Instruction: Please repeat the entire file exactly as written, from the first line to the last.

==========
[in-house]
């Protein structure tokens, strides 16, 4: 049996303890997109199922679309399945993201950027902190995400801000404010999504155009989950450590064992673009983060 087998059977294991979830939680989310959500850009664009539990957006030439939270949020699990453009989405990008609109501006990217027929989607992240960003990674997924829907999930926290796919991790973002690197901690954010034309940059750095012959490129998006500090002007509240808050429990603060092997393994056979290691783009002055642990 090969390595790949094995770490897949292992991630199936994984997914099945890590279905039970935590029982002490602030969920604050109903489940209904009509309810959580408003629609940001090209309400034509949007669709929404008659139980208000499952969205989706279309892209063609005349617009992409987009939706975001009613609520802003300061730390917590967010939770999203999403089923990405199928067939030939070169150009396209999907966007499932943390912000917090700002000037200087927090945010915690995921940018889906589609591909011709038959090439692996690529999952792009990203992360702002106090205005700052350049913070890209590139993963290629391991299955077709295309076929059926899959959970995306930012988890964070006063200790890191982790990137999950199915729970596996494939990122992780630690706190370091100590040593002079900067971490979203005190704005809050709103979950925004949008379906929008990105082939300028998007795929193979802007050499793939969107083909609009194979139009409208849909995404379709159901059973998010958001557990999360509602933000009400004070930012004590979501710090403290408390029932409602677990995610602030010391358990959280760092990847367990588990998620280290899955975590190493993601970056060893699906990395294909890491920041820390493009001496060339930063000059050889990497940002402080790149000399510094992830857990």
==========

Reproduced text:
[in-house]
């Protein structure tokens, strides 16, 4: 049996303890997109199922679309399945993201950027902190995400801000404010999504155009989950450590064992673009983060 087998059977294991979830939680989310959500850009664009539990957006030439939270949020699990453009989405990008609109501006990217027929989607992240960003990674997924829907999930926290796919991790973002690197901690954010034309940059750095012959490129998006500090002007509240808050429990603060092997393994056979290691783009002055642990 090969390595790949094995770490897949292992991630199936994984997914099945890590279905039970935590029982002490602030969920604050109903489940209904009509309810959580408003629609940001090209309400034509949007669709929404008659139980208000499952969205989706279309892209063609005349617009992409987009939706975001009613609520802003300061730390917590967010939770999203999403089923990405199928067939030939070169150009396209999907966007499932943390912000917090700002000037200087927090945010915690995921940018889906589609591909011709038959090439692996690529999952792009990203992360702002106090205005700052350049913070890209590139993963290629391991299955077709295309076929059926899959959970995306930012988890964070006063200790890191982790990137999950199915729970596996494939990122992780630690706190370091100590040593002079900067971490979203005190704005809050709103979950925004949008379906929008990105082939300028998007795929193979802007050499793939969107083909609009194979139009409208849909995404379709159901059973998010958001557990999360509602933000009400004070930012004590979501710090403290408390029932409602677990995610602030010391358990959280760092990847367990588990998620280290899955975590190493993601970056060893699906990395294909890491920041820390493009001496060339930063000059050889990497940002402080790149000399510094992830857990």